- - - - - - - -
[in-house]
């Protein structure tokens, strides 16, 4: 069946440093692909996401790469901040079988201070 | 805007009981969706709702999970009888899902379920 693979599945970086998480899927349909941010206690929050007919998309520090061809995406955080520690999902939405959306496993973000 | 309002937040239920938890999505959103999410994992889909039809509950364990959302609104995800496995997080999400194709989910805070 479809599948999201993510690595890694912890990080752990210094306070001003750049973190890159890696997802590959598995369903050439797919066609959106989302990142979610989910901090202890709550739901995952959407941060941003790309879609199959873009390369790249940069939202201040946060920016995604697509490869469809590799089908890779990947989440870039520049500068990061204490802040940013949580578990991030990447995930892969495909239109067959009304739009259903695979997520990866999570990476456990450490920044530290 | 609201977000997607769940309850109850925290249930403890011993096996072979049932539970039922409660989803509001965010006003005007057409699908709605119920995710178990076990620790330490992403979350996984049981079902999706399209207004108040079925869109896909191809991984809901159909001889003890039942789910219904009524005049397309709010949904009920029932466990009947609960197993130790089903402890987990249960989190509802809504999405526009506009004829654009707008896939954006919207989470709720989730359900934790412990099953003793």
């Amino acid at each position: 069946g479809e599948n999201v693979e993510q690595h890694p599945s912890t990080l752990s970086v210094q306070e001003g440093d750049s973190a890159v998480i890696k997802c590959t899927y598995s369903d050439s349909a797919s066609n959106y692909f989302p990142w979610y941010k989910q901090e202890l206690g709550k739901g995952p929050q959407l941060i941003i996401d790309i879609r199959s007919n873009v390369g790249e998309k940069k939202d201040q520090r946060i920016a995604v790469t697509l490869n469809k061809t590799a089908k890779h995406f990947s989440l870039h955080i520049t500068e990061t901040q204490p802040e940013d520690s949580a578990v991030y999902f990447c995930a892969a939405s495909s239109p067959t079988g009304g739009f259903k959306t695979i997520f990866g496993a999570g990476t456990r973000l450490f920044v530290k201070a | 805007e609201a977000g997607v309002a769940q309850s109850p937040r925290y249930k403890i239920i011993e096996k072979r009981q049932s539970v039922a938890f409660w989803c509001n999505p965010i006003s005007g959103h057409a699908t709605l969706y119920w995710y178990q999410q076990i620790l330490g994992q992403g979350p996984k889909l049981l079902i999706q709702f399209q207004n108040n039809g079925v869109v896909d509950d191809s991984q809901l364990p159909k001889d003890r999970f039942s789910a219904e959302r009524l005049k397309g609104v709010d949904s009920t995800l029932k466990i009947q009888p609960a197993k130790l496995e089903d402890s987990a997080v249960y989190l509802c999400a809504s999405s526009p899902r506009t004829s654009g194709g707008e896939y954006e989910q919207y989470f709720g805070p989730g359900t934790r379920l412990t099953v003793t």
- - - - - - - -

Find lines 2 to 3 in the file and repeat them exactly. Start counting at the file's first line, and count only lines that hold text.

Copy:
């Protein structure tokens, strides 16, 4: 069946440093692909996401790469901040079988201070 | 805007009981969706709702999970009888899902379920 693979599945970086998480899927349909941010206690929050007919998309520090061809995406955080520690999902939405959306496993973000 | 309002937040239920938890999505959103999410994992889909039809509950364990959302609104995800496995997080999400194709989910805070 479809599948999201993510690595890694912890990080752990210094306070001003750049973190890159890696997802590959598995369903050439797919066609959106989302990142979610989910901090202890709550739901995952959407941060941003790309879609199959873009390369790249940069939202201040946060920016995604697509490869469809590799089908890779990947989440870039520049500068990061204490802040940013949580578990991030990447995930892969495909239109067959009304739009259903695979997520990866999570990476456990450490920044530290 | 609201977000997607769940309850109850925290249930403890011993096996072979049932539970039922409660989803509001965010006003005007057409699908709605119920995710178990076990620790330490992403979350996984049981079902999706399209207004108040079925869109896909191809991984809901159909001889003890039942789910219904009524005049397309709010949904009920029932466990009947609960197993130790089903402890987990249960989190509802809504999405526009506009004829654009707008896939954006919207989470709720989730359900934790412990099953003793």
């Amino acid at each position: 069946g479809e599948n999201v693979e993510q690595h890694p599945s912890t990080l752990s970086v210094q306070e001003g440093d750049s973190a890159v998480i890696k997802c590959t899927y598995s369903d050439s349909a797919s066609n959106y692909f989302p990142w979610y941010k989910q901090e202890l206690g709550k739901g995952p929050q959407l941060i941003i996401d790309i879609r199959s007919n873009v390369g790249e998309k940069k939202d201040q520090r946060i920016a995604v790469t697509l490869n469809k061809t590799a089908k890779h995406f990947s989440l870039h955080i520049t500068e990061t901040q204490p802040e940013d520690s949580a578990v991030y999902f990447c995930a892969a939405s495909s239109p067959t079988g009304g739009f259903k959306t695979i997520f990866g496993a999570g990476t456990r973000l450490f920044v530290k201070a | 805007e609201a977000g997607v309002a769940q309850s109850p937040r925290y249930k403890i239920i011993e096996k072979r009981q049932s539970v039922a938890f409660w989803c509001n999505p965010i006003s005007g959103h057409a699908t709605l969706y119920w995710y178990q999410q076990i620790l330490g994992q992403g979350p996984k889909l049981l079902i999706q709702f399209q207004n108040n039809g079925v869109v896909d509950d191809s991984q809901l364990p159909k001889d003890r999970f039942s789910a219904e959302r009524l005049k397309g609104v709010d949904s009920t995800l029932k466990i009947q009888p609960a197993k130790l496995e089903d402890s987990a997080v249960y989190l509802c999400a809504s999405s526009p899902r506009t004829s654009g194709g707008e896939y954006e989910q919207y989470f709720g805070p989730g359900t934790r379920l412990t099953v003793t």